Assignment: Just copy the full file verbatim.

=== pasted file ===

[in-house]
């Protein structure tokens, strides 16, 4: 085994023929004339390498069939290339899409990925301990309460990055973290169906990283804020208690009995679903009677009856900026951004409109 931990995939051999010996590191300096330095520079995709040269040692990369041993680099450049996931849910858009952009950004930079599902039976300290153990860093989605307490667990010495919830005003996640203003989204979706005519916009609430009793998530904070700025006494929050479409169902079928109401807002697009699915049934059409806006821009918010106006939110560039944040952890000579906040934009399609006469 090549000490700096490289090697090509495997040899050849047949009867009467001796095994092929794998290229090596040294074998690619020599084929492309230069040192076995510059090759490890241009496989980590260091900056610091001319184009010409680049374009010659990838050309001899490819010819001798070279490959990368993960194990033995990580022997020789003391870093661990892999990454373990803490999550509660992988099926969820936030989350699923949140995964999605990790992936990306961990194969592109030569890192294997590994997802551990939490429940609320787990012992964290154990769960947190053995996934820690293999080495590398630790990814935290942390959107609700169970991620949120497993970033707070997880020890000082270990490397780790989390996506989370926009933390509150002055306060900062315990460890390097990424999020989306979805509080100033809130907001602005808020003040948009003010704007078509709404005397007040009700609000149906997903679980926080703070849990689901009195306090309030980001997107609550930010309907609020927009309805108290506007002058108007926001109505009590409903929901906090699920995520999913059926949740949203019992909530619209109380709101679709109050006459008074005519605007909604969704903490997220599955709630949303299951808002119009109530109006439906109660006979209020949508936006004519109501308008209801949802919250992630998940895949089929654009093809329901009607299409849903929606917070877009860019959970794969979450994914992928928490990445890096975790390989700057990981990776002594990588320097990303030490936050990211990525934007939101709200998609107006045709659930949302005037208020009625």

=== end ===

[in-house]
């Protein structure tokens, strides 16, 4: 085994023929004339390498069939290339899409990925301990309460990055973290169906990283804020208690009995679903009677009856900026951004409109 931990995939051999010996590191300096330095520079995709040269040692990369041993680099450049996931849910858009952009950004930079599902039976300290153990860093989605307490667990010495919830005003996640203003989204979706005519916009609430009793998530904070700025006494929050479409169902079928109401807002697009699915049934059409806006821009918010106006939110560039944040952890000579906040934009399609006469 090549000490700096490289090697090509495997040899050849047949009867009467001796095994092929794998290229090596040294074998690619020599084929492309230069040192076995510059090759490890241009496989980590260091900056610091001319184009010409680049374009010659990838050309001899490819010819001798070279490959990368993960194990033995990580022997020789003391870093661990892999990454373990803490999550509660992988099926969820936030989350699923949140995964999605990790992936990306961990194969592109030569890192294997590994997802551990939490429940609320787990012992964290154990769960947190053995996934820690293999080495590398630790990814935290942390959107609700169970991620949120497993970033707070997880020890000082270990490397780790989390996506989370926009933390509150002055306060900062315990460890390097990424999020989306979805509080100033809130907001602005808020003040948009003010704007078509709404005397007040009700609000149906997903679980926080703070849990689901009195306090309030980001997107609550930010309907609020927009309805108290506007002058108007926001109505009590409903929901906090699920995520999913059926949740949203019992909530619209109380709101679709109050006459008074005519605007909604969704903490997220599955709630949303299951808002119009109530109006439906109660006979209020949508936006004519109501308008209801949802919250992630998940895949089929654009093809329901009607299409849903929606917070877009860019959970794969979450994914992928928490990445890096975790390989700057990981990776002594990588320097990303030490936050990211990525934007939101709200998609107006045709659930949302005037208020009625």